In the next five years we will be using several non-chemical weed control methods to keep our herbicide programs viable. It will not be because you want to do these things, but rather you will have to in order to survive.
We must have a viable aerial application industry in Arkansas. Those guys have a highly visible industry. Not many of us would want the sort of visibility in our business they have on a daily basis. Their industry has risks involved that not many of us would be willing to take.
The first rope wick applicators for Roundup herbicide in Mid-South weed control simply used some nylon rope, 4-inch or so PVC pipe, some rubber grommets and a way to mount it on the tractor or other means to push it. You could buy them or make them yourself.
One colleague who has attempted to keep me straight through the years recently e-mailed a comment along the lines that “I do not see how weed species shifts are any different from herbicide resistance, although you seem to think so.”
When I began my career as a weed scientist in 1974, we had propanil (Stam), Ordram and the phenoxy herbicides in rice, which would seem like a very limited arsenal now. However, we got along quite well with them at the time.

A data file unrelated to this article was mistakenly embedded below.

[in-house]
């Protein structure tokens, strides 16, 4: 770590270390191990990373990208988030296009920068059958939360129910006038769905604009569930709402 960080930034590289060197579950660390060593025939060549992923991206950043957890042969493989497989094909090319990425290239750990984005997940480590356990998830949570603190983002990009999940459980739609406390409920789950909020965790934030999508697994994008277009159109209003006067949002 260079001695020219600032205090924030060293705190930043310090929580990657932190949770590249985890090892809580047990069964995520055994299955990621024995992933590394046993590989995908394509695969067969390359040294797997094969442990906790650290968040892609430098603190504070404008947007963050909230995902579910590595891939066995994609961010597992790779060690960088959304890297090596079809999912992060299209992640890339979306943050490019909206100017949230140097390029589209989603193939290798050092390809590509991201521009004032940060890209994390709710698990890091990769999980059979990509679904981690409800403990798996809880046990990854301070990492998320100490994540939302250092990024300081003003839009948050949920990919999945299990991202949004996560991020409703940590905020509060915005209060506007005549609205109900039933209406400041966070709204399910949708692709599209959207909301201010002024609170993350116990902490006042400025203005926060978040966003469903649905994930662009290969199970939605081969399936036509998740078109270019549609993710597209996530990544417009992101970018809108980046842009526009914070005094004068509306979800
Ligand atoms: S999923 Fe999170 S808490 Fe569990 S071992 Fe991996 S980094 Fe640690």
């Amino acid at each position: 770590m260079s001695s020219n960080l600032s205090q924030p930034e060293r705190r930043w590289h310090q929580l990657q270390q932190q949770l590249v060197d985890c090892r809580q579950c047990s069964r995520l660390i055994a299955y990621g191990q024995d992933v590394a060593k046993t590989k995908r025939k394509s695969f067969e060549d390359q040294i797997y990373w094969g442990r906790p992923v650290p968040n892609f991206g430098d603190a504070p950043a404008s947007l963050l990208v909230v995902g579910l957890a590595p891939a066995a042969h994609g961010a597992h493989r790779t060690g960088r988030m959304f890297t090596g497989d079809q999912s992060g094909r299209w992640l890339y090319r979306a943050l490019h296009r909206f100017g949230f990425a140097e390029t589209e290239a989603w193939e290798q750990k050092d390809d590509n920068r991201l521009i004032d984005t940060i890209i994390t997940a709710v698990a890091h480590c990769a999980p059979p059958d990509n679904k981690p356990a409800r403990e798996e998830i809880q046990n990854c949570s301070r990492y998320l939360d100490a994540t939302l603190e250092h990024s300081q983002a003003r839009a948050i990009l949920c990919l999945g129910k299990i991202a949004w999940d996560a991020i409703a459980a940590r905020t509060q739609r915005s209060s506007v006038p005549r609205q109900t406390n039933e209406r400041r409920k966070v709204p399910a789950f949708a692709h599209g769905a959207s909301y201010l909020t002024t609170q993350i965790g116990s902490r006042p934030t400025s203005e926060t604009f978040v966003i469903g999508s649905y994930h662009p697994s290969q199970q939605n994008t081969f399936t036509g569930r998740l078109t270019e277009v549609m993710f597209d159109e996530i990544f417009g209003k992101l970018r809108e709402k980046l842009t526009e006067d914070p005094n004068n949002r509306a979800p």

A huge part of managing change now is going to be learning to use the LibertyLink and Ignite herbicide correctly. At present we are doing a lot of things that are going to contribute to premature failure of the system, says weed scientist Ford Baldwin.
Soil residual herbicides have again become a necessary part of a weed control program and they can do some great things — when they work, but without soil moisture for incorporated herbicides or activating rainfall or overhead irrigation for pre-emergence herbicides, they do not work.